Four years ago, developers Joseph D. Marsh of Georgetown and Richard J. Guerard of Annandale decided to convert a Roman Catholic nunnery, the small adjacent chapel, and former school into condominiums, retaining the stained-glass windows, heavy oak doors with crosses and cloistered courtyard.
In February 1980, Standard Federal Savings and Loan of Gaithersburg made the developers a $4.1 million, one-year construction loan to convert the existing buildings and add approximately 20 new town houses along the perimeter of the courtyard, according to documents at the Recorder of Deeds' office.
The developers, trading as the Urban Land Corp., missed the repayment deadline which was extended to August 1981.
Finally, in March 1982, the bank took over effective control of the project, said Patrick Moran, an attorney for the developers.
"The interest costs on the construction loan were straggering, and that, coupled with the units not selling, is what got them in trouble," he said.
"The interest was running about $50,000 a month or more," because the interest rate on the loan floated two points above the prime rate, which reached a high of 20 percent, he said.
When Standard stepped in last March, the developers had spent just over $3 million of their original $4 million loan, Moran said.
The savings and loan agreed to lend the project the rest of the $4 million plus an additonal $1.1 million. But in return, Standard Federal wanted one of its subsidiaries to take control of the project's operation, including sales, Moran said.
In addition, "Standard Investments the S&L's subsidiary is supposed to get 50 percent of the profits," Moran said. "They the savings and loan imposed that as a condition not to foreclose."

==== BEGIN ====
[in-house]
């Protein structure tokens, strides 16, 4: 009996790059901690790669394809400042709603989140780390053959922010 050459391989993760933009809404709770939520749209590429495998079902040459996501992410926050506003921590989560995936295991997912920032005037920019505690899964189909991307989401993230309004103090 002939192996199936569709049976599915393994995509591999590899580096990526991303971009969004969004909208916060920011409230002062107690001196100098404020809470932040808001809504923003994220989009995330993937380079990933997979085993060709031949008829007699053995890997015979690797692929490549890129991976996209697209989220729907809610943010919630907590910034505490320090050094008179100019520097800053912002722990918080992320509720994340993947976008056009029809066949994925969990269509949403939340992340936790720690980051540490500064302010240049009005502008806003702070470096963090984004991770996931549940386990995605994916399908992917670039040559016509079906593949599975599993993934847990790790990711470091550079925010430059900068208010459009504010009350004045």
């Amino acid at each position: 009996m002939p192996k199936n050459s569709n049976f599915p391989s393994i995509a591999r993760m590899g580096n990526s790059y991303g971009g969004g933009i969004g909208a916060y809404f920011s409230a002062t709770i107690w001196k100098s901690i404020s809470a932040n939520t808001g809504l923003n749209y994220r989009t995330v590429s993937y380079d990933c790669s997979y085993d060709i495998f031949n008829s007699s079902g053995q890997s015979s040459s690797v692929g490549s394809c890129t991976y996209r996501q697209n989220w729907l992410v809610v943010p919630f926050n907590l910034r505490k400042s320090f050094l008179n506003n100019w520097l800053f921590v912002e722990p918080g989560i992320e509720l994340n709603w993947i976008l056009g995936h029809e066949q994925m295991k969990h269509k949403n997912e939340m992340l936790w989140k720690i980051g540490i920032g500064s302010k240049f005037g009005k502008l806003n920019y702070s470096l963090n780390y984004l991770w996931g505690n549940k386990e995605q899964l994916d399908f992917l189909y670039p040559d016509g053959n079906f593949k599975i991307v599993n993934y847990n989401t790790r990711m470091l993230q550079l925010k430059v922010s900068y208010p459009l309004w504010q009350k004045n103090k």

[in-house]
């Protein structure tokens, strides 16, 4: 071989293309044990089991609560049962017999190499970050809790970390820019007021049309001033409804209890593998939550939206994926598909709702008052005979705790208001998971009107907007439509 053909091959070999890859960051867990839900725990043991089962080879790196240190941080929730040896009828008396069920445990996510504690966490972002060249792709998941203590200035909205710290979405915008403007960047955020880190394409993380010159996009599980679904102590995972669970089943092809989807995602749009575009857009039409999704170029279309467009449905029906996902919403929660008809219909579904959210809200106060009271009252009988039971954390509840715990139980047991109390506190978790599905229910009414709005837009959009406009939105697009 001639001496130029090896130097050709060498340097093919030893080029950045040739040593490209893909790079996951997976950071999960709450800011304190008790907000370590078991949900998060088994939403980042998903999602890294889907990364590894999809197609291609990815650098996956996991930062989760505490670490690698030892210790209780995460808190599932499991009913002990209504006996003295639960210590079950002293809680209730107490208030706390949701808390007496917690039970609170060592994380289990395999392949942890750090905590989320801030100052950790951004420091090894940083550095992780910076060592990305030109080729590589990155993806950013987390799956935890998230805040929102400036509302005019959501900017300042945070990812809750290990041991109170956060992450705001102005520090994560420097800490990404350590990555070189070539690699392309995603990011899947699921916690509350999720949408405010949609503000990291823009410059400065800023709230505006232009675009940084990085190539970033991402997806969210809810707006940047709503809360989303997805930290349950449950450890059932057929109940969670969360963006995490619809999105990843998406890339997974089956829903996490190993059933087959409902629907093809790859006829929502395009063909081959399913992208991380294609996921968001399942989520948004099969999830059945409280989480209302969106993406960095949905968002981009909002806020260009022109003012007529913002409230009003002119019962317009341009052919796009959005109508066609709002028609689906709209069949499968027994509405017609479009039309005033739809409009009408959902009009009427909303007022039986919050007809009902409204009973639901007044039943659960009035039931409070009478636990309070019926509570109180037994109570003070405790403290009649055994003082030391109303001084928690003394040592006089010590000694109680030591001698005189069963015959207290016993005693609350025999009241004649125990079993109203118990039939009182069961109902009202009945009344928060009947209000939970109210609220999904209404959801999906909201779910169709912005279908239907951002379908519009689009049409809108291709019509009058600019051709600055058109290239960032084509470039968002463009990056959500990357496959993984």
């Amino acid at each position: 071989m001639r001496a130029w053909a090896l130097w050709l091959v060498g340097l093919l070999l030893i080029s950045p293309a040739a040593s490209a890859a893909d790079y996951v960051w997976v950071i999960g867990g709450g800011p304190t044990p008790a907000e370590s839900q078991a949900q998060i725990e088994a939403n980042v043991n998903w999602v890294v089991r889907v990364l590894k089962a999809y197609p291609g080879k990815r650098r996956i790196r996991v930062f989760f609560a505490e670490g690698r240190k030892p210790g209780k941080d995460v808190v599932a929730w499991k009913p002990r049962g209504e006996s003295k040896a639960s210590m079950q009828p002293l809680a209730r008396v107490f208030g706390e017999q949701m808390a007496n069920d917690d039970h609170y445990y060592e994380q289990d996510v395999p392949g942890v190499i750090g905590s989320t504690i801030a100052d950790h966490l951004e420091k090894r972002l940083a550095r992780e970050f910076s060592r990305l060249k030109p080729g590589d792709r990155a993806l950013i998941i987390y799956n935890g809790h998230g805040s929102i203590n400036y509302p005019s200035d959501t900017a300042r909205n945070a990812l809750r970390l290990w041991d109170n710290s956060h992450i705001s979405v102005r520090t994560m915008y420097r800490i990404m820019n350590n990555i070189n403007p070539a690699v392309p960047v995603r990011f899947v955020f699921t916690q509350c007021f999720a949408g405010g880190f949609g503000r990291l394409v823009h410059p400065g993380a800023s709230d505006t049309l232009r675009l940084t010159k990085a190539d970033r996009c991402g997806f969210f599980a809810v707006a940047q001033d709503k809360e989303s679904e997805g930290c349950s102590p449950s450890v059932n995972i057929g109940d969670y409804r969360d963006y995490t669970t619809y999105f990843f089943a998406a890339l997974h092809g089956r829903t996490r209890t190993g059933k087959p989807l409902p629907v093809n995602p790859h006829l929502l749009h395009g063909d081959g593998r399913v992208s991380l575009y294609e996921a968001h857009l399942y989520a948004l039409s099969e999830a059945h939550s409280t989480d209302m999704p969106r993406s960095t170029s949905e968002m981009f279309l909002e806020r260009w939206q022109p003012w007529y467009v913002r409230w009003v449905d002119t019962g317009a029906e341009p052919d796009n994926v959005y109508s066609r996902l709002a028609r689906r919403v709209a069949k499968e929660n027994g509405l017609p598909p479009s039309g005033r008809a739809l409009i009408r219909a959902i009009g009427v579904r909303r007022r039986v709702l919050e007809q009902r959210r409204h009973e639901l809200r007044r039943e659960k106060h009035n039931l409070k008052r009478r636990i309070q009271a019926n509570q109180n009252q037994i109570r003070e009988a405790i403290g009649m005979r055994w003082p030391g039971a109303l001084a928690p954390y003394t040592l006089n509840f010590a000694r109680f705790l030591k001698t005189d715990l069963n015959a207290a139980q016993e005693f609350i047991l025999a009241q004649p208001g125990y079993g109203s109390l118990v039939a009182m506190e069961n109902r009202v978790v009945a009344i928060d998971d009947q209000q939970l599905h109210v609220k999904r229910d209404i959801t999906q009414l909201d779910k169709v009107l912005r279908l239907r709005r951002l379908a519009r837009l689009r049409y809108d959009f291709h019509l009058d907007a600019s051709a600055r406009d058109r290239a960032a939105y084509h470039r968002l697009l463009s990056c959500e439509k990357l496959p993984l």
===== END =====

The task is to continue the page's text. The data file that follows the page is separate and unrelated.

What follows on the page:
Officials at the Standard Federal could not be reached for comment.
At the project earlier this week, a salesman, who said he worked for Standard Federal, offered prospective buyers an initial interest rate of 9 7/8. But he explained that the rate would increase one percentage point a year for the next seven years bringing it to 16 7/8. He said that he financing was through Standard Federal, and that there was no down payment for the units, which were priced between $87,000 and $104,400.
The foreclosure initiated by Standard Federal was stalled after other creditors filed the bankruptcy petitions aginst the development company. These creditors include the Archdiocese of Washington, which holds a third mortgage on the project for $285,000, according to Moran and the bankruptcy papers.
Built in the 1920s, the convent housed nuns for 40 years. The school was once used by St. Augustine Church, one of the nation's oldest black parishes.
In 1961, St. Augustine's merged with St. Paul Church and moved three blocks north on 15th Street.
As the property values rose during the city's real estate boom in the late 1960s and the number of nuns living at the convent decreased, the archdiocese decided to sell the site to the developers for $1.4 million.
The money went to St. Augustine's school, said Father Raymond Kemp of St. Paul and Augstine's Church.